Ferrari 488 GTB revealed
This is the new Ferrari 488 GTB – a 661bhp twin-turbocharged replacement for the Ferrari 458 Italia.
FERRARI has announced its latest supercar, the Ferrari 488 GTB which will debut at the Geneva Motor Show in March.
Less of a completely new model and more of an evolution, the latest mid-engined V8 supercar from Ferrari is the first to get a turbocharger.
To be precise, it’s a twin-turbocharged 3.9-liter V8 and when both turbos are scrolling up the result is 660bhp, a substantial improvement over the normally aspirated V8 that powered the 458 Italia, this car’s predecessor.
But as well as more power, it’s also faster — faster than its current closest competitor, the McLaren 650S. Ferrari is claiming a 0-100kph time of just 3 seconds and a top speed of 208mph (334kph).
Thanks to a smaller cubic capacity and horsepower generated by turbos, the 488GTB is more economical than the car it will be replacing.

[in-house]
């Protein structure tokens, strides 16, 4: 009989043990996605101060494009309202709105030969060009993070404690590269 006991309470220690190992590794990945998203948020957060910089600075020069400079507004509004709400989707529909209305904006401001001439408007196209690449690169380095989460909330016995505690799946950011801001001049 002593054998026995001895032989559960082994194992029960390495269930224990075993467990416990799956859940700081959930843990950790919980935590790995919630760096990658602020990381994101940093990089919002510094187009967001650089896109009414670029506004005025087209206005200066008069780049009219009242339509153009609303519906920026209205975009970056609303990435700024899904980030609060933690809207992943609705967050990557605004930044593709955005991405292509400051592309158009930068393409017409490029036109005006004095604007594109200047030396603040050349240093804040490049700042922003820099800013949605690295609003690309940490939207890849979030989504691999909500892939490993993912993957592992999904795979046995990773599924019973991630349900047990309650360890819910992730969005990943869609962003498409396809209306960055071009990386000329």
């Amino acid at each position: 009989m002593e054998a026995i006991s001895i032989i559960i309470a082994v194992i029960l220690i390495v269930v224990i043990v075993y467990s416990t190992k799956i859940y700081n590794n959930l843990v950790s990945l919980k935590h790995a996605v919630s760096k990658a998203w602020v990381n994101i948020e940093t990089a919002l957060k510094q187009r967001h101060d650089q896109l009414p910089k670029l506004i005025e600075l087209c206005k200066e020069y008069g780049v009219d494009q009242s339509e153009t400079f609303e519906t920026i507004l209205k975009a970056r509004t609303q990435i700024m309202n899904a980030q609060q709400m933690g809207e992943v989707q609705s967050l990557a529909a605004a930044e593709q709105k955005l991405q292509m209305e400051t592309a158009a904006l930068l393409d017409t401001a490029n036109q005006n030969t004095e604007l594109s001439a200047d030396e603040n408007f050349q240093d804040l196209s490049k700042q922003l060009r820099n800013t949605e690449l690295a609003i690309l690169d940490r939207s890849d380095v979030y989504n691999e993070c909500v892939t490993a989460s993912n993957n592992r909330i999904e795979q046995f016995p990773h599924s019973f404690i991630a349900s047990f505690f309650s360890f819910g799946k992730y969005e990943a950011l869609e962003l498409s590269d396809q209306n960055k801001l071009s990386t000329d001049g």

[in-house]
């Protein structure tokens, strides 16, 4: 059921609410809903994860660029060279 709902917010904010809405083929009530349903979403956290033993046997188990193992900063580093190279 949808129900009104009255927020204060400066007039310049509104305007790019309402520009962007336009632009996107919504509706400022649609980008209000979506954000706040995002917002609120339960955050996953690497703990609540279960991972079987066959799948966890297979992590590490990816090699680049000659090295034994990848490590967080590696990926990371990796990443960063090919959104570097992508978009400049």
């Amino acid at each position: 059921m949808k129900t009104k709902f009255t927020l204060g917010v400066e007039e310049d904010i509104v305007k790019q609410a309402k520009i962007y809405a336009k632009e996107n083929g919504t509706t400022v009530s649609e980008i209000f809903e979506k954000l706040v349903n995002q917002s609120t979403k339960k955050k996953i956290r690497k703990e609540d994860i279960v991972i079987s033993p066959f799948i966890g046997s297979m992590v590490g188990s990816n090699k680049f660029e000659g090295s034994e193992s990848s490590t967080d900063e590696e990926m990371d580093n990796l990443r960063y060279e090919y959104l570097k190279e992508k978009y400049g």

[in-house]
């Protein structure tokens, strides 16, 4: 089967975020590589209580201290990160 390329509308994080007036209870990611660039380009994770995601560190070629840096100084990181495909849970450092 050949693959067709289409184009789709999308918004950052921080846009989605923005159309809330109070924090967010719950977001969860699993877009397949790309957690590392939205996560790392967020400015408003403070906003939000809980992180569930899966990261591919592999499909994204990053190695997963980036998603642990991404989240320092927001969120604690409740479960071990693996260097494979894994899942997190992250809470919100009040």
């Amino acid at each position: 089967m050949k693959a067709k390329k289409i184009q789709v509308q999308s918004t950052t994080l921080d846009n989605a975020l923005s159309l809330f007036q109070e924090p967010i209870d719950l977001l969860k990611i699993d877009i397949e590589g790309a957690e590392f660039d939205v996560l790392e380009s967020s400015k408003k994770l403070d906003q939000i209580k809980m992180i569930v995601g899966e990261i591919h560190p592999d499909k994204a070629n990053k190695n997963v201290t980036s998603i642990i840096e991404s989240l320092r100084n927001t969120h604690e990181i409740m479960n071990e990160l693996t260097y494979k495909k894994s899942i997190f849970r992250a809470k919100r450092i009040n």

But emissions is the only area in which Ferrari is holding back. The 488GTB has a revised double clutch, seven-speed paddle-shift gearbox and updates to the intelligent traction control and differential system and to the stability control, meaning that drivers will be able to use more of the car’s ferocious power more of the time without leaving the track in a tight bend.
The exterior that wraps around all of this engineering excellence is once again designed by Pininfarina and picks up where the 458 Italia left off.
The new car retains the same proportions and stance but appears more balanced. The biggest visual differences between the old and new car are the front nose air inlets and the side venting over the rear wheel arches that improve cooling and down force — the inlets are actually integrated spoilers. Inside, the cabin has had another upgrade too.
Ferrari is persisting with the multifunction steering wheel which is great on the track but confusing on normal roads but the infotainment system is new as are the lever switches and even the air vents.
The car will make its official debut in Geneva in March, and expect it to be joined in the not to distant future by a convertible version.